Service activities in parks are next to face regulations under San Diego vending law

The city of San Diego, which will begin enforcing the sidewalk vending ordinance in its coastal parks on Wednesday, February 1, is already looking ahead to the next challenge of regulating service-based commercial activity in public parks.

Several members of the La Jolla Parks & Beaches board said this week that park vendors that offer services rather than goods (yoga classes, pop-up picnics, beach bonfires, etc.) would be regulated under the ordinance. I asked if there was Effects in coastal areas, including La Jolla.

However, the ordinance focuses on the exchange of money for goods and does not cover services or activities protected by the First Amendment.

At the La Jolla Parks & Beaches conference on January 23, trustee John Shannon noted that some commercial activities are providing QR codes so that attendees can donate, which can be used in vending machines. I questioned whether it would be considered He suspected that Bender was in a “gray zone.”

Director Melinda Merryweather said several local businesses provide services at the park and wondered if that would be covered by the ordinance.

Steve Hadley, who represents the office of City Councilor Joe LaCaba, whose District 1 includes La Jolla, said: “That’s the next battle.”

According to Hadley, the city typically requires service providers to obtain commercial sales licenses, but “but COVID has caused a surge in outdoor classes, with reservations for spaces on the beach and other services being addressed. There is.”

Alderman Jennifer Campbell’s chief of staff, Venus Molina, said she helped broker a deal with the California Coastal Commission to allow enforcement of the ordinance in the coastal zone. la jolla lights The city is meeting with representatives of coastal communities and service providers to gather feedback on how these activities should be managed.

“Once they start charging, [goods], it’s a vending machine,” said Molina. “And those who do must apply for vendor licenses and follow local laws.

“But with services, it’s completely different. Those people are not yet regulated and we definitely need to regulate those businesses as well. These people will need permits.”

She added that any commercial activity soliciting donations in lieu of a set fee is not considered a sale.

The city council passed the ordinance on March 1st and it went into effect in most of the city on June 22nd. But that restriction, which primarily focused on where vendors could operate, could not be enforced in coastal areas pending review by the Coastal Commission. The commission he withdrew its review in August and agreed to allow enforcement in coastal areas.

The ordinance includes permits and health and safety regulations, including Scripps Park in La Jolla, the Children’s Pool, the boardwalk on Coast Boulevard between Jenner and Cuvier streets, and several major business districts. block sales on major thoroughfares year-round. La Jolla Shores, according to local officials. Vendors will be allowed to continue operating at intersections and side streets in these areas.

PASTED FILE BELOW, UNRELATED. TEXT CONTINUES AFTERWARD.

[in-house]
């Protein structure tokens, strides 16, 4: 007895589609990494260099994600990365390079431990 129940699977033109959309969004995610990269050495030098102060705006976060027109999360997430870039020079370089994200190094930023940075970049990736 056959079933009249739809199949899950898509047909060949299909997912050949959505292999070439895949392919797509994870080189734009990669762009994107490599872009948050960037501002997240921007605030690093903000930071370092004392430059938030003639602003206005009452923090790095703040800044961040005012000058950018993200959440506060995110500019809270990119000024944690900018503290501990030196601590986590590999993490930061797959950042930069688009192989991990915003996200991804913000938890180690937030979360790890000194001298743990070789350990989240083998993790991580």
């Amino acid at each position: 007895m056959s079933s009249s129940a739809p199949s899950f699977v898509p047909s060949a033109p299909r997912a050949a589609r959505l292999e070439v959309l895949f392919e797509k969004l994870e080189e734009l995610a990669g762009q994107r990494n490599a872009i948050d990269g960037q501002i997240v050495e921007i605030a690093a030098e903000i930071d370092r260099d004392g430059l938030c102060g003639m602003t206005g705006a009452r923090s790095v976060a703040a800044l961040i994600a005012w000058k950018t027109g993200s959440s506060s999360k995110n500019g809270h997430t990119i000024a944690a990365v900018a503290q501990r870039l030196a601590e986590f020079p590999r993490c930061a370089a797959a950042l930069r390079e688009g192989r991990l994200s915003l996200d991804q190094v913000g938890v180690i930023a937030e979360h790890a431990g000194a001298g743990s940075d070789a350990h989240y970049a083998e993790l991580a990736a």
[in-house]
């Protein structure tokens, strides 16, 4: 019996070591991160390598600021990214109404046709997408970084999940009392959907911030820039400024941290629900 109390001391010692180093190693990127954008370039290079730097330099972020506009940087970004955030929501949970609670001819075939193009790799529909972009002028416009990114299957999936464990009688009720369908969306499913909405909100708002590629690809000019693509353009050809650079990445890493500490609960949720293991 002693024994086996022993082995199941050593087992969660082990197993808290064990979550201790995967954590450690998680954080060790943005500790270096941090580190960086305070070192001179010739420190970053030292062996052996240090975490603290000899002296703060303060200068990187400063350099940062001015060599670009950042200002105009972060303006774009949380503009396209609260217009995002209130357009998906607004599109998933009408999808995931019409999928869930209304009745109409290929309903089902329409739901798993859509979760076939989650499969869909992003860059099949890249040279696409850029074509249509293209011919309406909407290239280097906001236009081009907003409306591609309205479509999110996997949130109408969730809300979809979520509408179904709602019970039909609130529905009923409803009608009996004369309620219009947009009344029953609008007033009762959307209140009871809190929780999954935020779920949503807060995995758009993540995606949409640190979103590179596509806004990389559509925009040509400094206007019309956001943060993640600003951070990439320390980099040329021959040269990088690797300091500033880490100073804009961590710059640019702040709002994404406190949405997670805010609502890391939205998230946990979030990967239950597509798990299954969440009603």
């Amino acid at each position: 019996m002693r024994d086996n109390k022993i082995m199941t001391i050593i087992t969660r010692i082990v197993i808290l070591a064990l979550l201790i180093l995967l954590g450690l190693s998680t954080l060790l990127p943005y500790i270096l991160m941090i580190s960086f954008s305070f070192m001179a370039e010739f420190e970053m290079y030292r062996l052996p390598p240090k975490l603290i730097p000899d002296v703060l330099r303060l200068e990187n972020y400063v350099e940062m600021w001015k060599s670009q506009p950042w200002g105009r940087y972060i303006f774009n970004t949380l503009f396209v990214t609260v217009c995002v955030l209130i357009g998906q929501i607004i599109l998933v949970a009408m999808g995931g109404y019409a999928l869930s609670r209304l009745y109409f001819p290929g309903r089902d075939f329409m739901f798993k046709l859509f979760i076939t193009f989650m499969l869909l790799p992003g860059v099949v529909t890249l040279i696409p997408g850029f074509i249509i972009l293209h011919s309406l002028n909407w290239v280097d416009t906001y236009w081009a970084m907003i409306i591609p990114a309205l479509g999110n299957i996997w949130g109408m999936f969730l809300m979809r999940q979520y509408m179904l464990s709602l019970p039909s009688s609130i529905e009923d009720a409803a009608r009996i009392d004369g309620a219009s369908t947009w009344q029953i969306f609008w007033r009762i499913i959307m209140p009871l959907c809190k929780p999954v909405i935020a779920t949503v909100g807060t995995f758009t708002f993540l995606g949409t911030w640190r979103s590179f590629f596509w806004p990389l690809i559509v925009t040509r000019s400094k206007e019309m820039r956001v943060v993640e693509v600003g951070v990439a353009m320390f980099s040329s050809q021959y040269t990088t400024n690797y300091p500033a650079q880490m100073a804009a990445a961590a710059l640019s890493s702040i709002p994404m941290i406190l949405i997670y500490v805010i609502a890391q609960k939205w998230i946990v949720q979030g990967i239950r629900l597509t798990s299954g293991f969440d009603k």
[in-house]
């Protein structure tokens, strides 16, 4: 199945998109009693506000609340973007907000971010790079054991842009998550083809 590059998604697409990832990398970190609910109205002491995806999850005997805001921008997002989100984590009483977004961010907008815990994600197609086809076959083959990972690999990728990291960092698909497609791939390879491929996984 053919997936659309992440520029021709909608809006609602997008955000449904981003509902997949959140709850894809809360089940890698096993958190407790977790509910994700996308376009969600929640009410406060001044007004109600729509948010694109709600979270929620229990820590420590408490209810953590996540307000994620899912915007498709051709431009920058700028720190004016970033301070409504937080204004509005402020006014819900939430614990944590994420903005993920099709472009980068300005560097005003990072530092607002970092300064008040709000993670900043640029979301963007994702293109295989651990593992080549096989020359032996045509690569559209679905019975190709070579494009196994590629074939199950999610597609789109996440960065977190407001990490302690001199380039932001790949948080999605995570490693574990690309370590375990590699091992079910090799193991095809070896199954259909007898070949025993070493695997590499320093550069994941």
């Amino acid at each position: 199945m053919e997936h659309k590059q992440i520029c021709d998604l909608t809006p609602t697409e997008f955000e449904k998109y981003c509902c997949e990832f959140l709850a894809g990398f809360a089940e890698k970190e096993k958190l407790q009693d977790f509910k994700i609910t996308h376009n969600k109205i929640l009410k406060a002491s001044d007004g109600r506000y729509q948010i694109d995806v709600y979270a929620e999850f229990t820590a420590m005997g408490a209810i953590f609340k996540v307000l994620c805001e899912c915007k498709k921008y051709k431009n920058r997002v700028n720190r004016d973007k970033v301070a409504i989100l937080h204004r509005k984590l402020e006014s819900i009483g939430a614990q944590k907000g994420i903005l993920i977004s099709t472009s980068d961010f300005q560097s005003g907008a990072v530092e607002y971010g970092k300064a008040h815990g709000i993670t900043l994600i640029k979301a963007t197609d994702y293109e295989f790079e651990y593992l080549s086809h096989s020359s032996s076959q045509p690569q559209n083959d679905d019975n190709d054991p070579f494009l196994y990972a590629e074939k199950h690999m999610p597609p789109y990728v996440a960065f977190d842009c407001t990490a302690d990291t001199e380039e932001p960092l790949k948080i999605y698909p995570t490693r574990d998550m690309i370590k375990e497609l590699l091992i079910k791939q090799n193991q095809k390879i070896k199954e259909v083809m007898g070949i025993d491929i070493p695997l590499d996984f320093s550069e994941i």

“When it comes to services…those people are not yet regulated, and those businesses definitely need to be regulated as well. These people will need permits.”

— Venus Molina, Chief of Staff to San Diego City Councilman Jennifer Campbell

Lauren Kimmons, owner of Pop Up Picnic Co., which offers picnic experiences at La Jolla’s coastal parks, is in talks with the city and will soon announce how her business will be regulated. hope to get some guidance from you.

“It’s terrible for me because I don’t have clear information for my employees and clients,” she said. “We’re trying to come up with solutions that benefit people, especially the millions of San Diegans who live in the area but don’t live directly on the beach.

Kimmons said he is willing to obtain permits if necessary, but he hopes there will be a vetting process and minimal regulation for responsible operators.

“If you can complete all the steps and show that you’re a good actor, I hope the regulations shouldn’t be too strong,” she said. Our footprint isn’t that big because we’re just a few businesses doing business, but too much regulation hurts businesses and impairs people’s ability to access the beach.”

She added that she was happy to see businesses that did not comply with local laws cease operations.

“One of the unfortunate things is that people jumped into this creative selling space because the barriers to entry were low. But they didn’t have licenses or insurance, so it’s a mixed bag.” Kimmons said.

Before the sidewalk vending ordinance was adopted, the city established a process for ocean-related classes and certain commercial activities on the beach itself. Focuses on kayaking lessons. A concessionaire can apply for a permit if certain conditions are met, and once the permit is obtained, commercial activities can be carried out on the city’s beaches. ◆

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